A. I think Greece produces the best olive oils, but it is usually bought by other European Common Market countries that blend it with oils from countries like Turkey, Italy, the North African countries, so it is rare to get a pure Greek olive oil in the USA. Certainly there are wonderful olive oils from Sicily, from Spain, from southern France.
There are a few terms and practices that can help you choose the right olive oil. A cold olive gives less oil, but of a better quality, than an olive that has been warmed by the pressing-plant operators. So the words "cold pressed" are an important indicator of quality. The term "extra virgin" is also always a good term to see on a label. Color does not mean very much. Olive oil can be artificially colored if a certain shade is desired. Currently people think the darker green an olive oil is, the better, but that is not so. The first real indicator of the quality is the smell.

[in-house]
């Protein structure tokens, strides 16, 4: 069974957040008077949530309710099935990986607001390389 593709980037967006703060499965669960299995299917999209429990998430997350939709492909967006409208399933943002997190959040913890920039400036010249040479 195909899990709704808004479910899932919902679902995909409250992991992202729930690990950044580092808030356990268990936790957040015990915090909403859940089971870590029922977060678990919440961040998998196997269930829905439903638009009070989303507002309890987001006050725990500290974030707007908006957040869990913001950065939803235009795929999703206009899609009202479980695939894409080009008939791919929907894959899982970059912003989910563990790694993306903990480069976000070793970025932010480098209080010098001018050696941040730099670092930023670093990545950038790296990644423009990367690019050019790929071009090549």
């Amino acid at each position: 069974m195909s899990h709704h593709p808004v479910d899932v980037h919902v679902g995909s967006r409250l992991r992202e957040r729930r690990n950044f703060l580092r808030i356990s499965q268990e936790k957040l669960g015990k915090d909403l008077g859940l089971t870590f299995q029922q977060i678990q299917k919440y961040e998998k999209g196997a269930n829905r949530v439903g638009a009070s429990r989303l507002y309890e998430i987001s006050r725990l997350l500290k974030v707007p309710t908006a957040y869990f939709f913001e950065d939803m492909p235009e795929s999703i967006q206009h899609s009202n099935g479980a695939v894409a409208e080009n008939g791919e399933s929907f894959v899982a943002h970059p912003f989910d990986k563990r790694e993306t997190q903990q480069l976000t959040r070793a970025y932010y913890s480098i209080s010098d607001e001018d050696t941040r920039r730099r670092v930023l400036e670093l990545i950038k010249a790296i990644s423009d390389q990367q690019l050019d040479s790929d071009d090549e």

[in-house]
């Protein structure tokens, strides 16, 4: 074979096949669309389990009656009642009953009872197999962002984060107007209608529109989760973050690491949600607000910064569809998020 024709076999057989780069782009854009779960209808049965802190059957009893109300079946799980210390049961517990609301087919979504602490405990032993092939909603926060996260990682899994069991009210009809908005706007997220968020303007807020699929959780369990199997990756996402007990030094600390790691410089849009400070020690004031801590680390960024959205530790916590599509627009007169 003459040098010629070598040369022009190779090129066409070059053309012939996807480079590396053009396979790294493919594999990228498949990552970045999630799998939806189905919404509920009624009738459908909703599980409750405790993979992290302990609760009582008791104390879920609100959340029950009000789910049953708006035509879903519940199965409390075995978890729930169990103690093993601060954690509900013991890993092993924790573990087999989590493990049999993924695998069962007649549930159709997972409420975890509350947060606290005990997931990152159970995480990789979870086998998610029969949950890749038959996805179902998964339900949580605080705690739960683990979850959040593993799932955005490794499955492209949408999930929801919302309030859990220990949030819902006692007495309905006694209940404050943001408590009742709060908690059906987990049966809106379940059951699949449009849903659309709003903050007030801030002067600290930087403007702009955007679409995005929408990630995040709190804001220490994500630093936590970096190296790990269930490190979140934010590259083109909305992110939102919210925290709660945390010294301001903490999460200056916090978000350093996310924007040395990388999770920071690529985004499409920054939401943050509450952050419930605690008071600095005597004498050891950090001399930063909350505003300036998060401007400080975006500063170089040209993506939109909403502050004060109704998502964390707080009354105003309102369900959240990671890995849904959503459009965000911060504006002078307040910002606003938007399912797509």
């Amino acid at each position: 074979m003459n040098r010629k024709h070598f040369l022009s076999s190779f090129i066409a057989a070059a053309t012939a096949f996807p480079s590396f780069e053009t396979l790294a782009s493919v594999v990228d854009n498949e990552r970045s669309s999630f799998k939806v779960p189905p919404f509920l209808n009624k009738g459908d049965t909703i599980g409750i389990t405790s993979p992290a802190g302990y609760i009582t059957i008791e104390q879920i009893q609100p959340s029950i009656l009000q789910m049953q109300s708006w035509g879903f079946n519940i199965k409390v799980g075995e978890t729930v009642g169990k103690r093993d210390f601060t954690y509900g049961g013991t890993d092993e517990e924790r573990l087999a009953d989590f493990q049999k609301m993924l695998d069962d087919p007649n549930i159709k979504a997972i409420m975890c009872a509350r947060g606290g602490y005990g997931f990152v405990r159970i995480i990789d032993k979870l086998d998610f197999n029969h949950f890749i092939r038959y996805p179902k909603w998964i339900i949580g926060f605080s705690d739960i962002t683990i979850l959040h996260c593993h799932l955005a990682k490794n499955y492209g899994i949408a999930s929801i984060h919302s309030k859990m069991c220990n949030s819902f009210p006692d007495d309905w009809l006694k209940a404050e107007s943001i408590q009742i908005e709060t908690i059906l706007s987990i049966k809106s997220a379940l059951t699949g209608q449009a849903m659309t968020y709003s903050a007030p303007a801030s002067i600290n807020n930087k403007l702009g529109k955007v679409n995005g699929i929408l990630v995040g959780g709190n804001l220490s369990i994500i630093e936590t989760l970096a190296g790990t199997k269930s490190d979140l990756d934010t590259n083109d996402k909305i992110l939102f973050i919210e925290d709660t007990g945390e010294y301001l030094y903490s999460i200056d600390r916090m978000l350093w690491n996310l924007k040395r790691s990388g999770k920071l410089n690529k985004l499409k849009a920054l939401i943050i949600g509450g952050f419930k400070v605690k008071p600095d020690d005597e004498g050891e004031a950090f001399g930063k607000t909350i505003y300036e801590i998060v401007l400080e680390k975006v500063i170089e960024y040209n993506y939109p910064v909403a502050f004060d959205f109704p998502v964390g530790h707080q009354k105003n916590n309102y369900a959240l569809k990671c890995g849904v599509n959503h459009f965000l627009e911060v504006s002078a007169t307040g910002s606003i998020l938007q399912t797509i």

Next, you should put a few drops of the oil in the palm of your hand and rub it with your finger in a circular motion. This will give you the feel of the relative viscosity of the oil. A lighter viscosity is better. Also, if the oil has been colored, this is when you can see the color come out towards the edges of the spot you are rubbing. Then taste the bit that is on your finger. A lower-quality oil will have a very slight peppery quality on the tongue. The absence of this pepperiness is a sign of the best oil.
Beyond that, choose what you like, but remember that it is a complete waste of money to fry with a great olive oil, because heating destroys all the subtler flavors. Also you can blend a little, maybe in a five-to-one ratio, of good oil with great oil, and get a delicious product at a somewhat lower cost, because the very best oils are very expensive.